In addition to family, I believe friends have the weighty responsibility of courting the best in each other. I've written a lot about friendship. [Behold, I call you friend] It is one of the most important components to a fulfilling life. They say a contributing factor to depression is loneliness, isolation, feeling unanchored in a sea of humanity. Friendship is an act of hope in a culture of immediacy, because time is the ultimate currency, and friendships take time. Believe it or not, there are people who love me in spite of myself, they are rare as hen's teeth, but worth the hunt. The ultimate dividend is having someone who will pull my head out of the sand when I get buried in the rubble of life. Trust me, shit happens, find someone who is strong. 

I believe writing requires the same integrity and effort as relationships because we are courting our readers. Before I write, I turn to a secret list I've created on twitter, called "inspire me." [clever, I know] I've linked people like Krista Tippett, Seth Godin, Maria Popova, Courtney Martin, Parker Palmer, the Pope, Brene Brown, Elizabeth Gilbert, Anne Lamott, Cheryl Strayed, and many more (if you want access send me a PM) This stream of inspiration is fragrant, like coffee, which drags me by my nose to the kitchen each morning. When I open the computer to start a new blog it is usually after I've listened, read, or watched something inspirational (on occasion it is simply a cold shower). Maria Popova says, "We are a collage of our interests, our influences, our inspirations, all the fragmentary impressions we've collected by being alive, and awake to the world. Who we are is simply a finely curated catalog of those." If we curate our lives by the things that grab our attention, be selective, take the long way home, or deal with the Misery. (Get it?)

I don't know if we ever fully realize how we save each other with simple acts of kindness, offers of support, and timely encouragement. But we do and I believe this is simply the nature of us, made in the image of God, designed for good.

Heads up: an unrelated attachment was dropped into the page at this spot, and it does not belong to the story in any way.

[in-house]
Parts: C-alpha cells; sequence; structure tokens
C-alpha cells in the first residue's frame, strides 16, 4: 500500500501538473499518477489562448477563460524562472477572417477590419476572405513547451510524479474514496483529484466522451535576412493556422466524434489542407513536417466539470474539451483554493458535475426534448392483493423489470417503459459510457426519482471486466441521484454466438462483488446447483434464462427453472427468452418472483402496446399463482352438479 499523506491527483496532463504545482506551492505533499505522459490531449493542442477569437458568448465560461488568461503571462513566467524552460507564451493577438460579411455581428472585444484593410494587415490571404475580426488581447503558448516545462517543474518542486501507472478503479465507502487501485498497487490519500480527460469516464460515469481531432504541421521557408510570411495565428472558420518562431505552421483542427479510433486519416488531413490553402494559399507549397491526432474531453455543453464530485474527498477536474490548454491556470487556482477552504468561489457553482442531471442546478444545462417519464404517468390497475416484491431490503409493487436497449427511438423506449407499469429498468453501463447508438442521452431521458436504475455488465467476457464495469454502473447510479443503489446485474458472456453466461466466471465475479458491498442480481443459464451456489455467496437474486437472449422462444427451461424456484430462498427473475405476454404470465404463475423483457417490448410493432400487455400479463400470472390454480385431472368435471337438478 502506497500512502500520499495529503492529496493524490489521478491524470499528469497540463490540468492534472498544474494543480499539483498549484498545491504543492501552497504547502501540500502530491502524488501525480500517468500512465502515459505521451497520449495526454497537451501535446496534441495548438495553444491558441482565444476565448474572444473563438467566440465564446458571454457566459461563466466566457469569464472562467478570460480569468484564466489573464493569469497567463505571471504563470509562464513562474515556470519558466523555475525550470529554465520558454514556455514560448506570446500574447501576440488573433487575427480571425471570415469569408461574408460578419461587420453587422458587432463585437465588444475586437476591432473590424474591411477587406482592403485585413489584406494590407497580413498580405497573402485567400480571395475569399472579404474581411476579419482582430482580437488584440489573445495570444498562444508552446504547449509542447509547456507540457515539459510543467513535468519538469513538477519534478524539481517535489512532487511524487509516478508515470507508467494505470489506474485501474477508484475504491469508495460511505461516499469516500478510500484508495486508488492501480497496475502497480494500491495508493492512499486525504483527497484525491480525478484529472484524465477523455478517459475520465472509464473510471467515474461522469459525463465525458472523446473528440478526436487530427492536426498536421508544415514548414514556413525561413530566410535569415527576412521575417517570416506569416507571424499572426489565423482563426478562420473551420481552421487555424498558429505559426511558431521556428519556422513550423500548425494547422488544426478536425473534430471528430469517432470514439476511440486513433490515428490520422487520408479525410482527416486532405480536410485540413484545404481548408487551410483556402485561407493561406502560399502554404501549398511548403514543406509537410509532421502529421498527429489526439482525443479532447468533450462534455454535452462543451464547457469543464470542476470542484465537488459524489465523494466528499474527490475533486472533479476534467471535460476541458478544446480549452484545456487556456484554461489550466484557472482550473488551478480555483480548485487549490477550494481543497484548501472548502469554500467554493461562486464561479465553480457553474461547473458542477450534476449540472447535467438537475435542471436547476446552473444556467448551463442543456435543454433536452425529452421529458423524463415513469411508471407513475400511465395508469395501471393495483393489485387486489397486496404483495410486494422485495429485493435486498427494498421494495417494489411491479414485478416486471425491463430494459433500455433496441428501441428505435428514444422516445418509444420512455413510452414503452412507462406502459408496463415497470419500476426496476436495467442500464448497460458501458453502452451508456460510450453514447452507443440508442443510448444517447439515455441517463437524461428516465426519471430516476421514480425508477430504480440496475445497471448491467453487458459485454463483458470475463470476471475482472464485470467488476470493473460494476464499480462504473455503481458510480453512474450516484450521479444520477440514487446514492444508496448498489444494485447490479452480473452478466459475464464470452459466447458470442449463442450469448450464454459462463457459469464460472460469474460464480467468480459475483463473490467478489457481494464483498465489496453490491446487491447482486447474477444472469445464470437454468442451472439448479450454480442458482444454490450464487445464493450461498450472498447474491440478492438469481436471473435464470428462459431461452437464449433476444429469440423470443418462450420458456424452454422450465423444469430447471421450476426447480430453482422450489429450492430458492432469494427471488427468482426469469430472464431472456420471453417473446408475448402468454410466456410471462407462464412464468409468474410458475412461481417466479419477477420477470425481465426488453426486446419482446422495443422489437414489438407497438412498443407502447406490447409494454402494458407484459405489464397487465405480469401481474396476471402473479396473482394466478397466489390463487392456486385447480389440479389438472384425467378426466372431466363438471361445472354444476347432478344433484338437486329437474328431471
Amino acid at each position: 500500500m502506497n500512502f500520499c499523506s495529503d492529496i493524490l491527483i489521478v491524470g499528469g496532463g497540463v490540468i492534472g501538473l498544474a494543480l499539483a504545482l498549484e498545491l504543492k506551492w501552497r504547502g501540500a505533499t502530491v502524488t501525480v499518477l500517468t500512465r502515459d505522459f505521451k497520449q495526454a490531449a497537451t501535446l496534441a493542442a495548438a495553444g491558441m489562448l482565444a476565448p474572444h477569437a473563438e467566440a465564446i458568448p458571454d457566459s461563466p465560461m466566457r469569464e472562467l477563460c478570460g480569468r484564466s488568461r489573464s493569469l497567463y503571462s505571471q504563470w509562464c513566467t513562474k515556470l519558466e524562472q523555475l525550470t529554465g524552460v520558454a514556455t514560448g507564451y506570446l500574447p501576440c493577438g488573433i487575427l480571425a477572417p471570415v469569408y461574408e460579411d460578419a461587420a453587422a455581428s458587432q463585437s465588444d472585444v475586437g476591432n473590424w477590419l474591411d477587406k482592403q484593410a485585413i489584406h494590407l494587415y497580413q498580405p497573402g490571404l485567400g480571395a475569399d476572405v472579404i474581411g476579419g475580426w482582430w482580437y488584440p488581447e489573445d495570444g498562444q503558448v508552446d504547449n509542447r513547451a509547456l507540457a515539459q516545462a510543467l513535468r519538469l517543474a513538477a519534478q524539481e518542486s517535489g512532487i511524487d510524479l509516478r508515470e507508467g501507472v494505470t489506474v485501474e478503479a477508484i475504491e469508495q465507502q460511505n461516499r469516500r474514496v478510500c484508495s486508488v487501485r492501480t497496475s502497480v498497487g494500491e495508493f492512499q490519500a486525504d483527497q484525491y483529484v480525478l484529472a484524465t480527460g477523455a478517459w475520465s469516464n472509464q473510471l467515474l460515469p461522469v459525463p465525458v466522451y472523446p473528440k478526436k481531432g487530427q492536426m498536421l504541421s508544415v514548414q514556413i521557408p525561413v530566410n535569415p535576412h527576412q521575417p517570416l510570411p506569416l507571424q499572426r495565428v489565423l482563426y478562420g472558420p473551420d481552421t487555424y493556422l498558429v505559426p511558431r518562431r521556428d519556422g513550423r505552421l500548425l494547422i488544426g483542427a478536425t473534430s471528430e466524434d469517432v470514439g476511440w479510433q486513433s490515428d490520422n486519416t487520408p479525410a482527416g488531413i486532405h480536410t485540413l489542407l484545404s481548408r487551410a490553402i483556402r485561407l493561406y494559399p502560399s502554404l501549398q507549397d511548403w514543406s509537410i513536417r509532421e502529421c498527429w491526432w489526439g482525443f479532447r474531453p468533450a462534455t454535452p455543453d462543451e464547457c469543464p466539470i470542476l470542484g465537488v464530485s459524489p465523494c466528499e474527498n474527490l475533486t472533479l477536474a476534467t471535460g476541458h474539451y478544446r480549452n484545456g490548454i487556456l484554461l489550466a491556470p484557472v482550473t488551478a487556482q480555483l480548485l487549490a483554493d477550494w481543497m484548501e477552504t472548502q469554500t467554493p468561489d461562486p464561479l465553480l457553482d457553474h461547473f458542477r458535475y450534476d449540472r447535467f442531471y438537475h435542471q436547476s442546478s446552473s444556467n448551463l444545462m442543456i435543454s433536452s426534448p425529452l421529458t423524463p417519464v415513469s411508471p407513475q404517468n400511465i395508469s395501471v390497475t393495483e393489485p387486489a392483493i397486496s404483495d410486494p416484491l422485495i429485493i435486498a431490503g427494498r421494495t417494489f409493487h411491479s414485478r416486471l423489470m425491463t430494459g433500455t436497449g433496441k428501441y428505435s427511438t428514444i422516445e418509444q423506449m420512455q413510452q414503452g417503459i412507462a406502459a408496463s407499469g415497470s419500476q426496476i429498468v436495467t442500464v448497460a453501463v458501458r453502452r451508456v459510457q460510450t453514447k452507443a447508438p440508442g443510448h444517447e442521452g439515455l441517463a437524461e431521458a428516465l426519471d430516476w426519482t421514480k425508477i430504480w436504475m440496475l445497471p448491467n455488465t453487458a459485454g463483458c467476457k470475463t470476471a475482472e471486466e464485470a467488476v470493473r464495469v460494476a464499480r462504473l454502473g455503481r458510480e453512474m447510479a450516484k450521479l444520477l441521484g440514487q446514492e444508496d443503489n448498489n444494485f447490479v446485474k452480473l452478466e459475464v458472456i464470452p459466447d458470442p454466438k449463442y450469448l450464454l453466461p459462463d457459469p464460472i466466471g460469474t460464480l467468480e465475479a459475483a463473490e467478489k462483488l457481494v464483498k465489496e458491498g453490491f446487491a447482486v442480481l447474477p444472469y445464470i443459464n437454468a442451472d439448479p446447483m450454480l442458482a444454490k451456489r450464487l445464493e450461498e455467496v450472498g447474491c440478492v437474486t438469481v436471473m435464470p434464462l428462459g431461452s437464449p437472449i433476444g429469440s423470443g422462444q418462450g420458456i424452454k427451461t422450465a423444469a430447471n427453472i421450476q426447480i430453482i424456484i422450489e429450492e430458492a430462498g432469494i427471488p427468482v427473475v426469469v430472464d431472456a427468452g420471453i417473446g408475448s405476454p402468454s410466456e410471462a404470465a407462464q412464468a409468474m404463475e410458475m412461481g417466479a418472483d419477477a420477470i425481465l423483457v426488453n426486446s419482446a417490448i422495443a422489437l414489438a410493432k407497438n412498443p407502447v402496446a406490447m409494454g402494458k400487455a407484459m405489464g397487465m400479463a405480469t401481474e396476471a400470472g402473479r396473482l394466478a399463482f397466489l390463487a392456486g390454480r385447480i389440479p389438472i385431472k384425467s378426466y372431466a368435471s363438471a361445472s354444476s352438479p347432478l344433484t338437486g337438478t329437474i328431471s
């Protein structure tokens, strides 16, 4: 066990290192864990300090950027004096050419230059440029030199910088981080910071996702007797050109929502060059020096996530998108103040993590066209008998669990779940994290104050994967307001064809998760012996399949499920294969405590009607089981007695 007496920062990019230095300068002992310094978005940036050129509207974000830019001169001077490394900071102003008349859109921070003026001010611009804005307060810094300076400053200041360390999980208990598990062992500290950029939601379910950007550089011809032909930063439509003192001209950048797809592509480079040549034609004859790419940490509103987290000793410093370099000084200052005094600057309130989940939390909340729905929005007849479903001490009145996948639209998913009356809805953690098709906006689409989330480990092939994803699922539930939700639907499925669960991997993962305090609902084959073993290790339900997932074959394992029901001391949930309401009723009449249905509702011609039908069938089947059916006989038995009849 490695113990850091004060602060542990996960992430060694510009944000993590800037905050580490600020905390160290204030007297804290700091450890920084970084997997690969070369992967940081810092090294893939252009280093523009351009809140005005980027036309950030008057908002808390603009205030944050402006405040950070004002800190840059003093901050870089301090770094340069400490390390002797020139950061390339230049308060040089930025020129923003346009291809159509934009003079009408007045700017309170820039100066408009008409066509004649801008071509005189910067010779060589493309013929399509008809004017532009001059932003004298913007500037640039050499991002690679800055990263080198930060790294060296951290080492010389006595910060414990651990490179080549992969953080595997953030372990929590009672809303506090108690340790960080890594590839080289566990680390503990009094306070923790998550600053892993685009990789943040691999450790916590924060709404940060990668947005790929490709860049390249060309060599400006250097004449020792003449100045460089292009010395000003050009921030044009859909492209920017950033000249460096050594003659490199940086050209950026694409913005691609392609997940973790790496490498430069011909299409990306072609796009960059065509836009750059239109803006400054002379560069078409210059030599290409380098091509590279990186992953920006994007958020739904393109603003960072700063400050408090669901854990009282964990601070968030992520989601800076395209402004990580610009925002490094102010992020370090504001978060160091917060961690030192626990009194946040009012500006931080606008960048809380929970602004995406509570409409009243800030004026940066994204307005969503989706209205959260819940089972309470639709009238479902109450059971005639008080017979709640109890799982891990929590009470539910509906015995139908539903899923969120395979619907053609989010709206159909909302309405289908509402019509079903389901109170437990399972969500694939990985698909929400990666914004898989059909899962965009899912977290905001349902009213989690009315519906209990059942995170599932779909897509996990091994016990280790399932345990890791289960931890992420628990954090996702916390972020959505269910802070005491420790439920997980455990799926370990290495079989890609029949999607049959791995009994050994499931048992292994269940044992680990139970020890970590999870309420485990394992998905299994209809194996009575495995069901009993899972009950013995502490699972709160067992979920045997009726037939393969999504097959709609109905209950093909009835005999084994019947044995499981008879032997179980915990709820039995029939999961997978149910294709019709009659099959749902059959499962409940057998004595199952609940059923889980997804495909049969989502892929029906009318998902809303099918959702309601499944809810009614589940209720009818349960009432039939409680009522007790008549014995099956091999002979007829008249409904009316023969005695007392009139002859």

More and less by Seth Godin

More creating

Less consuming

More leading

Less following

More contributing

Less taking

More patience

Less intolerance

More connecting

Less isolating

More writing

Less watching 

More optimism 
Less false realism

Check out these inspirational thinkers:

Krista Tippett from On Being

Maria Popova from Brain Pickings

Seth Godin of Typepad

I'm Living in the Gap, drop by anytime.


Kimberly G. Giarratano said...

This was a lovely blog post -- I needed the inspiration especially with tomorrow looming.

Brenda St John Brown said...

Love these words. And Seth Godin's could be a manifesto.

Cheryl Oreglia said...

Thank you Kimberly, I appreciate your kind words. I process most of my worries by writing, gives me a sense of hope, and peace in spite of a chaotic world.

Cheryl Oreglia said...

So happy to find another Seth Godin fan! He always manages to leave me feeling inspired and hopeful. Thank you for reading Brenda.

Carrie Beckort said...

Great post, Cheryl. I agree that we could certainly all do with a bit more of lifting each other up.

Cheryl Oreglia said...

If we collectively offered each other encouragement, praise, and support on a daily basis "what a world it would be!" Thanks for reading.